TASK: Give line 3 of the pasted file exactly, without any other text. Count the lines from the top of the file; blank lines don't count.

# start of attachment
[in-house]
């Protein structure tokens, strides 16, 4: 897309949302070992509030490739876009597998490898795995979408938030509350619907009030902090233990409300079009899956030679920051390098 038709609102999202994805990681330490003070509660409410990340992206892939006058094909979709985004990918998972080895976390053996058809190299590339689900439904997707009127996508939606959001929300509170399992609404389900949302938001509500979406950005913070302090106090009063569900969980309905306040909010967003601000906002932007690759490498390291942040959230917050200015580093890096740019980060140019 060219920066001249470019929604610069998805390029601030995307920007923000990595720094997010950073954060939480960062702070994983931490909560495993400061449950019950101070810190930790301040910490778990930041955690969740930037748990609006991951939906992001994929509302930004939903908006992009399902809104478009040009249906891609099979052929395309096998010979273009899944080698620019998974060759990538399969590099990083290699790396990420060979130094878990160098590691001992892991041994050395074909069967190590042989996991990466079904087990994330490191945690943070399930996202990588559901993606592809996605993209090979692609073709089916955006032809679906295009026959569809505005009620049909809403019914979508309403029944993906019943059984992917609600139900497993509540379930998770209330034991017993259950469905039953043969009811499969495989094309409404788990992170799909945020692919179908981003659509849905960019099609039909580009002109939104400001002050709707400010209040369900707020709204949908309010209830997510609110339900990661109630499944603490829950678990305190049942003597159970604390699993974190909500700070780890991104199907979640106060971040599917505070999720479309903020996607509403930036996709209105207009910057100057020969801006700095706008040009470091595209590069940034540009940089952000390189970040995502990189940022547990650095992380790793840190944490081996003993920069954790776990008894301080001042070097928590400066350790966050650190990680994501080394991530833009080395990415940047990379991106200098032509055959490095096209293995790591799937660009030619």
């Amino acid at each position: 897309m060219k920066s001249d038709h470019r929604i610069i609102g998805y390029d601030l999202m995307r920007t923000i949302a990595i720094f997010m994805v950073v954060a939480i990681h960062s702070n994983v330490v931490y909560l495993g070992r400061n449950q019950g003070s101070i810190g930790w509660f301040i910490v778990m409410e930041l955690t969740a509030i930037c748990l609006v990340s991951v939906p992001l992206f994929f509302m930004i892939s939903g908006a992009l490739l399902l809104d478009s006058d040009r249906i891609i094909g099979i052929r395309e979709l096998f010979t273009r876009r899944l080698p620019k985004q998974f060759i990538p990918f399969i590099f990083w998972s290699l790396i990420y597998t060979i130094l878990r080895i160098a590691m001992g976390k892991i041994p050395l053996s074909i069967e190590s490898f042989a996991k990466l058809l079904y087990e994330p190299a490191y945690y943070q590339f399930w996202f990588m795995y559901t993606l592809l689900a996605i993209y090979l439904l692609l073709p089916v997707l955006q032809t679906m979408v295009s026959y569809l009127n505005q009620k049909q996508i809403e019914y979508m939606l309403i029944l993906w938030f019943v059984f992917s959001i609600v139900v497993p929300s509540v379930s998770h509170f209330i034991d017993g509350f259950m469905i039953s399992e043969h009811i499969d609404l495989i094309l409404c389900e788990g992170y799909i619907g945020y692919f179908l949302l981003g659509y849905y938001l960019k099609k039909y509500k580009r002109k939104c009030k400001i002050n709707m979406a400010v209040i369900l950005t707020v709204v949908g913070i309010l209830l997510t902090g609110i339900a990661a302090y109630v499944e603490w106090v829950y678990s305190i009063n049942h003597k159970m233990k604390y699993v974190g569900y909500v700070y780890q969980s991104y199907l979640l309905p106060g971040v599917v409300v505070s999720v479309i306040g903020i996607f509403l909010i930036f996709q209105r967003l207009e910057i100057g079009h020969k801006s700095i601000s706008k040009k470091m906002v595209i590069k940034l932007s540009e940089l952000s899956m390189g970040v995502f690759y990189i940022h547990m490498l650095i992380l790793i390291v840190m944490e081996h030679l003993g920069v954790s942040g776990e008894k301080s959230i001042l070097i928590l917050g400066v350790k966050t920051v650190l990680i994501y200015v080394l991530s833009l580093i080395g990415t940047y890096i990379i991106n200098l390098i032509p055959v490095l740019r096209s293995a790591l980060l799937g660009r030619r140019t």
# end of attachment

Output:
């Amino acid at each position: 897309m060219k920066s001249d038709h470019r929604i610069i609102g998805y390029d601030l999202m995307r920007t923000i949302a990595i720094f997010m994805v950073v954060a939480i990681h960062s702070n994983v330490v931490y909560l495993g070992r400061n449950q019950g003070s101070i810190g930790w509660f301040i910490v778990m409410e930041l955690t969740a509030i930037c748990l609006v990340s991951v939906p992001l992206f994929f509302m930004i892939s939903g908006a992009l490739l399902l809104d478009s006058d040009r249906i891609i094909g099979i052929r395309e979709l096998f010979t273009r876009r899944l080698p620019k985004q998974f060759i990538p990918f399969i590099f990083w998972s290699l790396i990420y597998t060979i130094l878990r080895i160098a590691m001992g976390k892991i041994p050395l053996s074909i069967e190590s490898f042989a996991k990466l058809l079904y087990e994330p190299a490191y945690y943070q590339f399930w996202f990588m795995y559901t993606l592809l689900a996605i993209y090979l439904l692609l073709p089916v997707l955006q032809t679906m979408v295009s026959y569809l009127n505005q009620k049909q996508i809403e019914y979508m939606l309403i029944l993906w938030f019943v059984f992917s959001i609600v139900v497993p929300s509540v379930s998770h509170f209330i034991d017993g509350f259950m469905i039953s399992e043969h009811i499969d609404l495989i094309l409404c389900e788990g992170y799909i619907g945020y692919f179908l949302l981003g659509y849905y938001l960019k099609k039909y509500k580009r002109k939104c009030k400001i002050n709707m979406a400010v209040i369900l950005t707020v709204v949908g913070i309010l209830l997510t902090g609110i339900a990661a302090y109630v499944e603490w106090v829950y678990s305190i009063n049942h003597k159970m233990k604390y699993v974190g569900y909500v700070y780890q969980s991104y199907l979640l309905p106060g971040v599917v409300v505070s999720v479309i306040g903020i996607f509403l909010i930036f996709q209105r967003l207009e910057i100057g079009h020969k801006s700095i601000s706008k040009k470091m906002v595209i590069k940034l932007s540009e940089l952000s899956m390189g970040v995502f690759y990189i940022h547990m490498l650095i992380l790793i390291v840190m944490e081996h030679l003993g920069v954790s942040g776990e008894k301080s959230i001042l070097i928590l917050g400066v350790k966050t920051v650190l990680i994501y200015v080394l991530s833009l580093i080395g990415t940047y890096i990379i991106n200098l390098i032509p055959v490095l740019r096209s293995a790591l980060l799937g660009r030619r140019t």